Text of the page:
The first chapter, titled ‘The Indo-Portuguese moment’ examines how a number of 16th-century Portuguese chroniclers and writers, both with and without personal experience of travelling to and visiting India, went about compiling and composing histories of India and thus charts the emergence of recognizable patterns, if not the institutionalization, of processes of knowledge gathering and knowledge production. Subrahmanyam is particularly interested in the ways by which the authority of such histories was established, whether through the citation of apparently authoritative Indian texts or the weight of personal experience and first hand observation. The chapter details the transformation of not only the Iberian tradition of the crónica but also the Perso-Islamicate genre of tārīkh over the course of the 16th century as composers of both sought to make sense of the other. For instance, João de Barros, a royally appointed scholar who wrote from the comfort of home, laid claim to having incorporated Arabic and Persian sources into his histories of Portuguese exploits in the Indian Ocean. Subrahmanyam masterfully identifies one of Barros’ sources to be Mir Khwand’s Tārīkh-i Rauzat. That this same work of tārīkh also invited the scholarly attention of Pedro Teixeira, a Portuguese traveler resident at Hurmuz, allows Subrahmanyam to delineate the distinct ways in which two Portuguese men in different parts of the world could engage with Perso-Arabic texts, and the variations in processes of translation. While Barros relied on a host of intermediaries for translations of parts of the text, Teixeira was able to produce extensive albeit loose translations of the text in light of the ease of access he enjoyed to these textual traditions in Hurmuz. Amusingly and tellingly, the growing import of citing Perso-Arabic materials led to a subsequent chronicler’s invention of an entire corpus of texts in order to furnish a semblance of textual authority in a work based largely on oral testimony. Subrahmanyam’s attention to the lives and impulses of a number of chroniclers and travelers reveals the ways in which the specificities of geographic location within an empire shaped both the political stances of individuals and the accounts that they produced. In particular, Subrahmanyam illumines the unique considerations of emergent colonial elites in outposts of the Portuguese empire. The production of information and knowledge by those who claimed permanent residency in India was intimately bound to their self-interested desire to project superiority and indispensability for the accomplishment of a task of imperial importance. It is in such moments that we see how intra-colonial politics and intra-European rivalries were constitutive of various knowledge gathering projects.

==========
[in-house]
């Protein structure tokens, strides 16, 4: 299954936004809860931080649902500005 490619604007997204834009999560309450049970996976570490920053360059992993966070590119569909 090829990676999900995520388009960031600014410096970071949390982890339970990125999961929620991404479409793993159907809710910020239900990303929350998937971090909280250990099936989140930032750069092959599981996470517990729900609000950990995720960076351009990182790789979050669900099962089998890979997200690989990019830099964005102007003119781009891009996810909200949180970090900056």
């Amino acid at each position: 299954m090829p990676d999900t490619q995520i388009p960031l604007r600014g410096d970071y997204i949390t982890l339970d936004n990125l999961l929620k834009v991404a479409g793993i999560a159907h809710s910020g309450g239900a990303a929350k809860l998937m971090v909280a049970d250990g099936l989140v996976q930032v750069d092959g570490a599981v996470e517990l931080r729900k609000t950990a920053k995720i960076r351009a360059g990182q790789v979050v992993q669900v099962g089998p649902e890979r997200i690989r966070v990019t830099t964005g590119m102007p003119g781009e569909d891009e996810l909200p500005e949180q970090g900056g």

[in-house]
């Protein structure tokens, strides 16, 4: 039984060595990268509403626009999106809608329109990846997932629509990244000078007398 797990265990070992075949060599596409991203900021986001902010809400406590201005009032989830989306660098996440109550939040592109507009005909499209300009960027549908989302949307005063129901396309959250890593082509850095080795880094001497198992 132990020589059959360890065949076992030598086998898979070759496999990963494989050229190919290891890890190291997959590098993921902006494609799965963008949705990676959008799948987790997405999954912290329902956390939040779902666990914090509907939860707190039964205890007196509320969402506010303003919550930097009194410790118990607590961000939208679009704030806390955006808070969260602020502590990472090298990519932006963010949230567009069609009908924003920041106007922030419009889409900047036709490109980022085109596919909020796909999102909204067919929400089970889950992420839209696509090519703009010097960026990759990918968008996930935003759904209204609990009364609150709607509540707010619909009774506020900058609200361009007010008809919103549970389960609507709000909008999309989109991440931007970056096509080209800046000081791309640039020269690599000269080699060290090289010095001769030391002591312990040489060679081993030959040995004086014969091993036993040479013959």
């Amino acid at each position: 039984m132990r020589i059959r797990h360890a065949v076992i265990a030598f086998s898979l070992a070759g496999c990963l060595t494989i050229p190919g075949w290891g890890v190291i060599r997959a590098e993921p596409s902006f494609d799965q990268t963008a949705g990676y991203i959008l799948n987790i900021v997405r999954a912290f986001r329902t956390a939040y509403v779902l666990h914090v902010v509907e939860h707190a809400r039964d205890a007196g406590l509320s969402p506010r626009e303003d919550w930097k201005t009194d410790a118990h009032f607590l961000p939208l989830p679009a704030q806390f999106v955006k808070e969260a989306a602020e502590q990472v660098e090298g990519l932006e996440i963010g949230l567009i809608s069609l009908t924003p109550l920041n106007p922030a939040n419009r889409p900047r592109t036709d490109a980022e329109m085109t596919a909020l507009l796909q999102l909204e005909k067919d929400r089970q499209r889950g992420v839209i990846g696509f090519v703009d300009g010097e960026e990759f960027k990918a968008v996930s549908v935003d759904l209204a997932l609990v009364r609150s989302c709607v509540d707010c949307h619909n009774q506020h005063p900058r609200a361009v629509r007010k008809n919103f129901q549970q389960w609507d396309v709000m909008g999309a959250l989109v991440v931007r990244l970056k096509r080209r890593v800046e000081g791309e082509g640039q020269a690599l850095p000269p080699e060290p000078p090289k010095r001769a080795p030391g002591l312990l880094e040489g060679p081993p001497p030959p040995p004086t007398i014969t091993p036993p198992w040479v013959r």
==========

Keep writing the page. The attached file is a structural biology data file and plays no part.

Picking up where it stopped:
It is in relation to the ethnographies produced by such apparently superior observers of India, that Subrahmanyam introduces some brief but important reflections on the phenomenon of ‘caste’, a subject that has inspired much consternation in South Asian historiography. Placing Nicholas Dirks’ claim that caste was an entirely modern phenomenon produced by the conditions of colonial modernity in India, alongside Sumit Guha’s emphasis on the longer history and significance of caste and its connection with longstanding Western racial ideologies, Subrahmanyam offers a far more nuanced account of how caste emerged, and the role of Portuguese actors in producing such a concept. Examining the production, circulation and legacy of a text composed by an Augustinian friar named Agostinho de Azevedo towards the close of the 16th century, Subrahmanyam argues that this text did indeed describe caste as a totalizing and coherent social system and inaugurated a more specific connotation of the idea of caste. Nevertheless, as Subrahmanyam quickly points out, Azevedo’s influential account of caste did not fix and delimit the fluidity of caste or casta as a concept. Rather his account existed amidst the persistence of caste as a loose and pliable notion that could be used in a range of contexts.